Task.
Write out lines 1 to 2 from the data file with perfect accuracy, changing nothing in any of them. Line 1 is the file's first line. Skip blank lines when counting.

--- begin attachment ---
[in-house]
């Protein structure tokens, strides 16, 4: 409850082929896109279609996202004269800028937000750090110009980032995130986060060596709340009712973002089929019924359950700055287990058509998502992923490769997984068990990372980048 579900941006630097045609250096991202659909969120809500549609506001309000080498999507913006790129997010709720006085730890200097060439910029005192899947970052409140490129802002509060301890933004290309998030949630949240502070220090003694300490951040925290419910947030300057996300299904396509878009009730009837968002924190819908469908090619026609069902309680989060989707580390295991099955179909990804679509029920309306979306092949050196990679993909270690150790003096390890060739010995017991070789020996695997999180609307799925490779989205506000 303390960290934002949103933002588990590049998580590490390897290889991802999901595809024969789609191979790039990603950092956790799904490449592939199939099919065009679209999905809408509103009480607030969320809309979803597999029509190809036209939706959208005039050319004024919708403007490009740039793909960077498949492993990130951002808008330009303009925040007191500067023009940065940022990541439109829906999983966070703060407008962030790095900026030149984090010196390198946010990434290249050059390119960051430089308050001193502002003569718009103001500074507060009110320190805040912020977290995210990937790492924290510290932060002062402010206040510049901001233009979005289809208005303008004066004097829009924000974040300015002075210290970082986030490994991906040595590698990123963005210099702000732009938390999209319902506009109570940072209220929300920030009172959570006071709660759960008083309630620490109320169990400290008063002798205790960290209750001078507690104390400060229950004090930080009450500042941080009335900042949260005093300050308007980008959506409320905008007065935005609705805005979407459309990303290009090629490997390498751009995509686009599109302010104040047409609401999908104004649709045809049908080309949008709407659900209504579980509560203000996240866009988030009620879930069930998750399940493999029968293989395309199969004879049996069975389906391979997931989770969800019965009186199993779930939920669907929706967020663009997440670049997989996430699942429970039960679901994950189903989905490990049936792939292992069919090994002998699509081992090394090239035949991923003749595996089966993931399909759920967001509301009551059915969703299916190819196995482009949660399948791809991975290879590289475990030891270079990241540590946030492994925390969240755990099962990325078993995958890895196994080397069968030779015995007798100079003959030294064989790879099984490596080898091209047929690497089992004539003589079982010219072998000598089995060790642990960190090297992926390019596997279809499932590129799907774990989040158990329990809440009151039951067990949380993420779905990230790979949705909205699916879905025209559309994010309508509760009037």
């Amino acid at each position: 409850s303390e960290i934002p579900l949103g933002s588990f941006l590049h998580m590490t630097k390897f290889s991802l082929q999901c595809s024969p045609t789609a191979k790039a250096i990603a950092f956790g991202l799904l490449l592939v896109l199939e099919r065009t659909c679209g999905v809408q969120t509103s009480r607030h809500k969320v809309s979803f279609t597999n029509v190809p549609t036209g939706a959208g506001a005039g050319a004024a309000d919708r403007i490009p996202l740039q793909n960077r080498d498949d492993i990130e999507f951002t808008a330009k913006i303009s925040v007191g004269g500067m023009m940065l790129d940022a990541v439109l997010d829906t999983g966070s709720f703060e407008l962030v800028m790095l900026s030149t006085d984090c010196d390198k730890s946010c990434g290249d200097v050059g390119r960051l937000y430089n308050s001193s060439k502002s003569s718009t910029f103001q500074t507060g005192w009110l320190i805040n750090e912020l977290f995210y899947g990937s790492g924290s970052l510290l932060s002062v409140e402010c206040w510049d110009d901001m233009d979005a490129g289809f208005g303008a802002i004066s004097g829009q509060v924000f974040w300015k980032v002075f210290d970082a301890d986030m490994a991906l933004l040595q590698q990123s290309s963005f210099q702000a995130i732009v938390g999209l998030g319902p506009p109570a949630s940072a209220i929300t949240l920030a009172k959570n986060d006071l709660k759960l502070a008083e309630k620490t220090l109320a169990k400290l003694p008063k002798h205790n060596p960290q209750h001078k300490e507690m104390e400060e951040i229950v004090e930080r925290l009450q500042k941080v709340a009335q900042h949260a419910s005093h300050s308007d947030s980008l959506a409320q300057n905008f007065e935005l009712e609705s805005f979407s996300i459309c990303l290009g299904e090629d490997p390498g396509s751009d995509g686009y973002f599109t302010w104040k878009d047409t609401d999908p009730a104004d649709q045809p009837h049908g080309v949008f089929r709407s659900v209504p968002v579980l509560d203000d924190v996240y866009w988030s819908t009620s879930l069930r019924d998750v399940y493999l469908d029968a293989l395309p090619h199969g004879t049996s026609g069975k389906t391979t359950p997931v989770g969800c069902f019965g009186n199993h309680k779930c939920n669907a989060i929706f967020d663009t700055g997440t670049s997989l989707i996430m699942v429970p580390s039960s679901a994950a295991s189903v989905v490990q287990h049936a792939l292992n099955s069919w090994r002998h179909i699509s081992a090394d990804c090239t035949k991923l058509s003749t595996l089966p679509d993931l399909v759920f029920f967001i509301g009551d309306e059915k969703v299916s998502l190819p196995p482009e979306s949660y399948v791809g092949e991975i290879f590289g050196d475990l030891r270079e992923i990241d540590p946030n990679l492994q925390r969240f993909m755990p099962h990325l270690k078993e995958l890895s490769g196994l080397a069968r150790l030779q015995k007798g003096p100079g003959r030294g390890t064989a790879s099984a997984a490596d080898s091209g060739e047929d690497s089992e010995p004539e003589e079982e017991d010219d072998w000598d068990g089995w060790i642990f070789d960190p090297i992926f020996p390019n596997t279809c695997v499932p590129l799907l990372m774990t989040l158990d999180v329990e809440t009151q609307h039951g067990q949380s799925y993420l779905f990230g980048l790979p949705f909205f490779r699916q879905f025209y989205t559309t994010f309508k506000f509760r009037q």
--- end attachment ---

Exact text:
[in-house]
């Protein structure tokens, strides 16, 4: 409850082929896109279609996202004269800028937000750090110009980032995130986060060596709340009712973002089929019924359950700055287990058509998502992923490769997984068990990372980048 579900941006630097045609250096991202659909969120809500549609506001309000080498999507913006790129997010709720006085730890200097060439910029005192899947970052409140490129802002509060301890933004290309998030949630949240502070220090003694300490951040925290419910947030300057996300299904396509878009009730009837968002924190819908469908090619026609069902309680989060989707580390295991099955179909990804679509029920309306979306092949050196990679993909270690150790003096390890060739010995017991070789020996695997999180609307799925490779989205506000 303390960290934002949103933002588990590049998580590490390897290889991802999901595809024969789609191979790039990603950092956790799904490449592939199939099919065009679209999905809408509103009480607030969320809309979803597999029509190809036209939706959208005039050319004024919708403007490009740039793909960077498949492993990130951002808008330009303009925040007191500067023009940065940022990541439109829906999983966070703060407008962030790095900026030149984090010196390198946010990434290249050059390119960051430089308050001193502002003569718009103001500074507060009110320190805040912020977290995210990937790492924290510290932060002062402010206040510049901001233009979005289809208005303008004066004097829009924000974040300015002075210290970082986030490994991906040595590698990123963005210099702000732009938390999209319902506009109570940072209220929300920030009172959570006071709660759960008083309630620490109320169990400290008063002798205790960290209750001078507690104390400060229950004090930080009450500042941080009335900042949260005093300050308007980008959506409320905008007065935005609705805005979407459309990303290009090629490997390498751009995509686009599109302010104040047409609401999908104004649709045809049908080309949008709407659900209504579980509560203000996240866009988030009620879930069930998750399940493999029968293989395309199969004879049996069975389906391979997931989770969800019965009186199993779930939920669907929706967020663009997440670049997989996430699942429970039960679901994950189903989905490990049936792939292992069919090994002998699509081992090394090239035949991923003749595996089966993931399909759920967001509301009551059915969703299916190819196995482009949660399948791809991975290879590289475990030891270079990241540590946030492994925390969240755990099962990325078993995958890895196994080397069968030779015995007798100079003959030294064989790879099984490596080898091209047929690497089992004539003589079982010219072998000598089995060790642990960190090297992926390019596997279809499932590129799907774990989040158990329990809440009151039951067990949380993420779905990230790979949705909205699916879905025209559309994010309508509760009037």